• Union County Engineer's Office Liaison
• Soil and Water Liaison
• Autumn Ridge Subdivision
• Darby Meadows Subdivision
• Township Hall
• Township Playground
• Taylor Fields Subdivision
• LUC Liaison
• Pleasant Valley Fire Department Liaison
• Pleasantview Farm Subdivision
• Memorial Day Remembrance Coordinator
•Township Hall Rental
• All Financial Matters
• Cemetery Deeds
• BZA & BZC Secretary
The Darby Township Trustees meet at 7:30 pm on the second Monday of each month at the township hall, 508 Fourth Street, Unionville Center. The public is welcome. Township residents can bring any issues or concerns to the trustees at the start of the meeting.
Darby Township History
The history of Ohio as a state began when the Northwest Territory was created in 1787. Ohio was the 17th state admitted to the Union on March 1, 1803.
Union County was created in 1820 from portions of existing surrounding counties: Delaware, Franklin, Madison, and Logan, along with a strip of land in the northern part known as “Indian Territory.” Union County at its creation was comprised of three townships: Union, Darby, and Mill Creek Townships.
In 1797, before a white settler had found a home in the tract of country now forming the county of Union, a town was laid out on a large scale in what is now Darby Township, on the south side of Big Darby Creek, by Lucas Sullivant, who named it North Liberty.
The first settlement in the area was made by James and Joshua Ewing and were soon followed by the Mitchells, McCullough, Kirkpatrick, Robinsons, Reeds, Sagers, and others.
The oldest burial ground in the township the Mitchell Graveyard, on the north bank of the Big Darby, was established. It was the site of an earlier Native American burial ground.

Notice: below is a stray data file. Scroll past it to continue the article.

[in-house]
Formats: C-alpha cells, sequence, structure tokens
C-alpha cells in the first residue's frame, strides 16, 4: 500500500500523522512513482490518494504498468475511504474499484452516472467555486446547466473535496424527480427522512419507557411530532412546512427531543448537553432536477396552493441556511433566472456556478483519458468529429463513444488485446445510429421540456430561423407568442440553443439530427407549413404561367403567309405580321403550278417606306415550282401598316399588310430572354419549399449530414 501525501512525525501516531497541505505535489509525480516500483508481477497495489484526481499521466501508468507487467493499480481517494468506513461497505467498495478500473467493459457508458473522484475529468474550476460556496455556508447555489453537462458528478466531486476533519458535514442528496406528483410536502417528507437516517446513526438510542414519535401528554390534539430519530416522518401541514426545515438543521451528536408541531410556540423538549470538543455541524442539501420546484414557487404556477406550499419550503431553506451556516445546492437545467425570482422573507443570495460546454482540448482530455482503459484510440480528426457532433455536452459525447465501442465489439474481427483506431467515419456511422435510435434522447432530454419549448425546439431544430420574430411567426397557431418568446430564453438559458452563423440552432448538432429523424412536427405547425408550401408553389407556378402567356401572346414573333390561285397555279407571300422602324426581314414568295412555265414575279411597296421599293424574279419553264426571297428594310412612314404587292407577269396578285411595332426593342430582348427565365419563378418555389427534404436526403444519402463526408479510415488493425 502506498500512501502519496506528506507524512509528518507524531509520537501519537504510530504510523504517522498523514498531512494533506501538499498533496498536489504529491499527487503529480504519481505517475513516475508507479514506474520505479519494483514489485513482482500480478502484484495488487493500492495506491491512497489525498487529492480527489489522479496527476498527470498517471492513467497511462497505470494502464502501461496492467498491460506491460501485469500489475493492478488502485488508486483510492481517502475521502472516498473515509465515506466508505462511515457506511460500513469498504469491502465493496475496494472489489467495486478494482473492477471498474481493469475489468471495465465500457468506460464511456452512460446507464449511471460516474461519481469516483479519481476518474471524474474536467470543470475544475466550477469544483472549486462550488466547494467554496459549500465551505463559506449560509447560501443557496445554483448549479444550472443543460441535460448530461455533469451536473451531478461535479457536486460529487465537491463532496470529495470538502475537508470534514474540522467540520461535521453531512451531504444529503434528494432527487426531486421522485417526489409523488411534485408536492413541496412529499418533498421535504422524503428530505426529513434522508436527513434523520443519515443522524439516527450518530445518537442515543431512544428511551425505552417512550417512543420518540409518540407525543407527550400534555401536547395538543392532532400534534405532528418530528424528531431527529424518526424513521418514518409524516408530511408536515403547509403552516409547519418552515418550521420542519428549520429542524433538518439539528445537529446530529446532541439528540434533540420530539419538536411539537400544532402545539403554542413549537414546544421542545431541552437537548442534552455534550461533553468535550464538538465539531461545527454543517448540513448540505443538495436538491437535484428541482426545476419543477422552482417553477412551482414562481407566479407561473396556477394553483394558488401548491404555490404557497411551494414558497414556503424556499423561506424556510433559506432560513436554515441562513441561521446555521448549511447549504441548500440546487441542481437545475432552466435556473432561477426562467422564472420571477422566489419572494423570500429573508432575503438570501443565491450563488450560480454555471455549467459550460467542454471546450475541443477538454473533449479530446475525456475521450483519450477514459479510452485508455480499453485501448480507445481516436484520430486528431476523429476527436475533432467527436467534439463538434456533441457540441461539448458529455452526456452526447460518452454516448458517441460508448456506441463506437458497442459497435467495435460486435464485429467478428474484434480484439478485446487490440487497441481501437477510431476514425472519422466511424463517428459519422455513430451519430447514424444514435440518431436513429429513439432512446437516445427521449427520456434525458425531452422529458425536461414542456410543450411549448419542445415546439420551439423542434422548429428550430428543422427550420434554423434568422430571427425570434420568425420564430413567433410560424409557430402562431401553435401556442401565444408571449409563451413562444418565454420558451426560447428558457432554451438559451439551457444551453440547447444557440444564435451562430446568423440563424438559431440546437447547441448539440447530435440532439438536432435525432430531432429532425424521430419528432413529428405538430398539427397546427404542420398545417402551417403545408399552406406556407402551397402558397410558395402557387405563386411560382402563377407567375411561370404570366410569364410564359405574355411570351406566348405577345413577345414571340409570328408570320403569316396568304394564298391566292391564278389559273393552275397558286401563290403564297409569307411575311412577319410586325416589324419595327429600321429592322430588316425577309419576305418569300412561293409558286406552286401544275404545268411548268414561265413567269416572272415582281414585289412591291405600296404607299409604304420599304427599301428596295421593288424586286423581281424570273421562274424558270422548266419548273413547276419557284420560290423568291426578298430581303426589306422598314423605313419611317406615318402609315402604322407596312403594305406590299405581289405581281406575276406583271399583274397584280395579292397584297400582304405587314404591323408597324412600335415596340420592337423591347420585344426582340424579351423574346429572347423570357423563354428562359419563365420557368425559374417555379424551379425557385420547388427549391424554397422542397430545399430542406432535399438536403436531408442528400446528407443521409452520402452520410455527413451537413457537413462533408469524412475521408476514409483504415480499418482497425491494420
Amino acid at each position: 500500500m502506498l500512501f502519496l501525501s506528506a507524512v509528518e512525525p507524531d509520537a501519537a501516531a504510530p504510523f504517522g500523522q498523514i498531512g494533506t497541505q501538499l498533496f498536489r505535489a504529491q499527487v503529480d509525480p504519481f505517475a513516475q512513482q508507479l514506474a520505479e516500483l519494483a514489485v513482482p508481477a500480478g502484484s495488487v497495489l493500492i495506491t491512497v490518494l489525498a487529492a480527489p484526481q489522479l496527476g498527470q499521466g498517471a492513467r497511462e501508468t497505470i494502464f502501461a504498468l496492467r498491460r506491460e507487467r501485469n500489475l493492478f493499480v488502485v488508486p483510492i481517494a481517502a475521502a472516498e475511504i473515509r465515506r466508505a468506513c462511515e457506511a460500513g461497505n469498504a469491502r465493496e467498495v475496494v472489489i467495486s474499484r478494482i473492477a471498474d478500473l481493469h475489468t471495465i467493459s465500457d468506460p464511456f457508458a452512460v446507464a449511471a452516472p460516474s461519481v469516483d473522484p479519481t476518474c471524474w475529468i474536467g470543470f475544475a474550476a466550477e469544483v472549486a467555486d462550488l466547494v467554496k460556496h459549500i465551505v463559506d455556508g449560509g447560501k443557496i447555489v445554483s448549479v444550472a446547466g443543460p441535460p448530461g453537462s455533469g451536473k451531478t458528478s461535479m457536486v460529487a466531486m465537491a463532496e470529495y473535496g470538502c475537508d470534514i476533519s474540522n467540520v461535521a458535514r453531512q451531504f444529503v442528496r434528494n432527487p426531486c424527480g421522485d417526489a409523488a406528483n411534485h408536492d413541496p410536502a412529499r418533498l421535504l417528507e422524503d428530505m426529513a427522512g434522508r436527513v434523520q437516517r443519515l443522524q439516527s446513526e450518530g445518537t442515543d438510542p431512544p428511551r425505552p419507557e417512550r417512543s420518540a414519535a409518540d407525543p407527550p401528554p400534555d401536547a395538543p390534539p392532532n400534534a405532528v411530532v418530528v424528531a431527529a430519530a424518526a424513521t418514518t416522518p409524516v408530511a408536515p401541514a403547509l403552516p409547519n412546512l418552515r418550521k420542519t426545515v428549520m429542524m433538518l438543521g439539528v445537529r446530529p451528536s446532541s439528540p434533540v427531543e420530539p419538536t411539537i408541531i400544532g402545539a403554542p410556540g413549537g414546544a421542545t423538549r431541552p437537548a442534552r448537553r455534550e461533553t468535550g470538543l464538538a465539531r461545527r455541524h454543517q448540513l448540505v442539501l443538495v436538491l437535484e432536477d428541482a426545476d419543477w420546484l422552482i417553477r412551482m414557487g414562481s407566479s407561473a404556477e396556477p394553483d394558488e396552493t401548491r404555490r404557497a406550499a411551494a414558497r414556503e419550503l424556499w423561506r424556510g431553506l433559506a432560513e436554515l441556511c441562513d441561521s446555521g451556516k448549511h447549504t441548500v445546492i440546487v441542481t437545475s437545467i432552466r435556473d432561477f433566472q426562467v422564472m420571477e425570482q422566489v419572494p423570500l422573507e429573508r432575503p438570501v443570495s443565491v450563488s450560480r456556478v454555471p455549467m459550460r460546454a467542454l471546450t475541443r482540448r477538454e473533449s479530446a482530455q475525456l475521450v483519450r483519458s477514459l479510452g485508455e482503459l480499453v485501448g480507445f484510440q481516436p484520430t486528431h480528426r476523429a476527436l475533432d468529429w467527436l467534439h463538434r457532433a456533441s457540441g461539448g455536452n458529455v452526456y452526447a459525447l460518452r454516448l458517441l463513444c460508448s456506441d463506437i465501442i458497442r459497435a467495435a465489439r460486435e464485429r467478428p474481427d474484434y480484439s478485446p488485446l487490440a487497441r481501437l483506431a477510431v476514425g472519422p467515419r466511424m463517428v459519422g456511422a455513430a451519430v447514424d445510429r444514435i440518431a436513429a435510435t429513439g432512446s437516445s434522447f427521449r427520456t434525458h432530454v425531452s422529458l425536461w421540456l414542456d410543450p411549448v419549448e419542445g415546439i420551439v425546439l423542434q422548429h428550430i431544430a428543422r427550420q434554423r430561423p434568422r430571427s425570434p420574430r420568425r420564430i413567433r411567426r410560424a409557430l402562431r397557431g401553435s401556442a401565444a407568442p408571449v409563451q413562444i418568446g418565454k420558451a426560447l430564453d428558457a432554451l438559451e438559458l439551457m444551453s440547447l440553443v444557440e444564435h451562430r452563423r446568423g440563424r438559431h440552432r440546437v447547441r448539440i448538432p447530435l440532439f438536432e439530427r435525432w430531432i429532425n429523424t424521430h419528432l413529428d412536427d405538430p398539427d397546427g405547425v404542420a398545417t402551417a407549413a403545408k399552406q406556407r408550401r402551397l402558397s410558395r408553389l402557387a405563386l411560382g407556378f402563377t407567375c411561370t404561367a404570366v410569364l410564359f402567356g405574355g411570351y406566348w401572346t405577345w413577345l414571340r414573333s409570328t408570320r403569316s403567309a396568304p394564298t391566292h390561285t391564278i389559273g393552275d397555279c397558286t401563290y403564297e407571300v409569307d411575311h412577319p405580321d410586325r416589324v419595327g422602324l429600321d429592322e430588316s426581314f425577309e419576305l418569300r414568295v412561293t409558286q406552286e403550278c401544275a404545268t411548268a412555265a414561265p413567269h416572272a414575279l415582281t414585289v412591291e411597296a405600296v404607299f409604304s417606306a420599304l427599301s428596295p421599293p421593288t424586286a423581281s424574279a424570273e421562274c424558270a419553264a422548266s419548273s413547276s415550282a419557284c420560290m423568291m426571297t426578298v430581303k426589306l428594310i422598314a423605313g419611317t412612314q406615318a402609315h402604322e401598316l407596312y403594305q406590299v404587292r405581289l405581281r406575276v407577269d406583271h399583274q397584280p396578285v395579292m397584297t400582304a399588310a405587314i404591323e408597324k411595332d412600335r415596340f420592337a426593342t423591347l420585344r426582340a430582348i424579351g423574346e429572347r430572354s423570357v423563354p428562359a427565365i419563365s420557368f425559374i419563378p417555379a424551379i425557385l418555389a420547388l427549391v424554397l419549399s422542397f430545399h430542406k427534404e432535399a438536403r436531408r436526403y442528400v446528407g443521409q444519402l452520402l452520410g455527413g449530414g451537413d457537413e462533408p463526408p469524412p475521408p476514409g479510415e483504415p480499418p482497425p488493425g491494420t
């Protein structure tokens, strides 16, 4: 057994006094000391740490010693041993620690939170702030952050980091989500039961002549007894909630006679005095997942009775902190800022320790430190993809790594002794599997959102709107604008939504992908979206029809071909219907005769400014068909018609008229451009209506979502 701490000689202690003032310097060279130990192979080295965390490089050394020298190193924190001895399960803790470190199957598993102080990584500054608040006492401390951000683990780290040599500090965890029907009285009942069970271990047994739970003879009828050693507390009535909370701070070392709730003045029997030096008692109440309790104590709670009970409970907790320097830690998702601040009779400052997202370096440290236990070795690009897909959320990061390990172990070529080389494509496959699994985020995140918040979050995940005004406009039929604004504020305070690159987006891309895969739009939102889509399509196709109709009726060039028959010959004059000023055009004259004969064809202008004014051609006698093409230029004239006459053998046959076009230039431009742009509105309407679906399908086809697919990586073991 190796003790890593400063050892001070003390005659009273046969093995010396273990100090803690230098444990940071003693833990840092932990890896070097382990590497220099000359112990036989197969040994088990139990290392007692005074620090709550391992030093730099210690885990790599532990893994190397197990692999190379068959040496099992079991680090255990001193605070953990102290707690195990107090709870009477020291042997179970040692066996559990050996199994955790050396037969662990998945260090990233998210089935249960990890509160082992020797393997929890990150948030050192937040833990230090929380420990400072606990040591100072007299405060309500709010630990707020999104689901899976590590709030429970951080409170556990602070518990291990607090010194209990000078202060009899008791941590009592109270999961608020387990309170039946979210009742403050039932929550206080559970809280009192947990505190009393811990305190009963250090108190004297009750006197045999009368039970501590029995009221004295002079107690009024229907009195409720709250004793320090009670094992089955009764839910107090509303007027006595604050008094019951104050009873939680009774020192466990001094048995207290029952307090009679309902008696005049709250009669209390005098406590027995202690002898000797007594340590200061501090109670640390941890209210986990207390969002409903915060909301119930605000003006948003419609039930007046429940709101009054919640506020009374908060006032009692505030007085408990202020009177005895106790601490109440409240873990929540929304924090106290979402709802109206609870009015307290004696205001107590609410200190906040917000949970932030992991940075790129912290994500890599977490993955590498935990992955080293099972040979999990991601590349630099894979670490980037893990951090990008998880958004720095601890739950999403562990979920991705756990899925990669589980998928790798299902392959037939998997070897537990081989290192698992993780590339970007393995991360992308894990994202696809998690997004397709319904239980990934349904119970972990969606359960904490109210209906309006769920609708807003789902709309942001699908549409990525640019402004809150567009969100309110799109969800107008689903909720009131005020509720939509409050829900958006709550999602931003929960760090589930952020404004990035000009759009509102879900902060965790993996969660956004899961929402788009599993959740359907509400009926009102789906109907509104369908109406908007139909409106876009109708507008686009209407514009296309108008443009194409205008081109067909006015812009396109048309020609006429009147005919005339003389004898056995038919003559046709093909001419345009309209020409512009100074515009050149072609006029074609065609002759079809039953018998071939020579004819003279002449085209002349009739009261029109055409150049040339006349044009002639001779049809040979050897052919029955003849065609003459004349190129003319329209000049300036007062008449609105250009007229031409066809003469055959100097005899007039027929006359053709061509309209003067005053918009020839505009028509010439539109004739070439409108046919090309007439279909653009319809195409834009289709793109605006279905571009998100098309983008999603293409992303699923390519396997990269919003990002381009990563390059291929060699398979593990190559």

The State of Ohio was founded. At that time, the area of Darby Township was part of Franklin County.
George Sager and his grown family of eight children, some married, settled on the Darby below the eventual site of Unionville.
Post Road was laid out along the southern edge of the township and was used to transport military stores from Franklinton, a small military post, to Fort Defiance on the Maumee River, and also served as the mail route between Worthington to Urbana. It is currently State Route 161.
Darby Creek on Post Road was the first post office established in the county. The first postmaster was James Ewing.
The first school in Darby Township was taught at a private dwelling near the Mitchell Graveyard in Darby Township.
Sager Cemetery near what became Unionville Center was established.
Union County was formed, consisting of three townships: Union, Darby, and Mill Creek.
The Union County Commissioners establish Darby Township, Union County.
Noah Orr was born in the Sodom neighborhood (the area around SR 736 and Fladt Road, halfway between Plain City and Marysville.) He grew to be well over seven feet tall. T. Barnum recruited him to join his circus. Colonel Orr had a quarter-sawn oak chair specially built for his great size that traveled with him. His height (measured at the time of his death) was 7’8”, and 9’ when in costume. He returned to Marysville where he died in 1882 and is buried in Oakdale Cemetery. Noah Orr’s chair and a pair of his boots are on display at the Union County Historical Society Museum.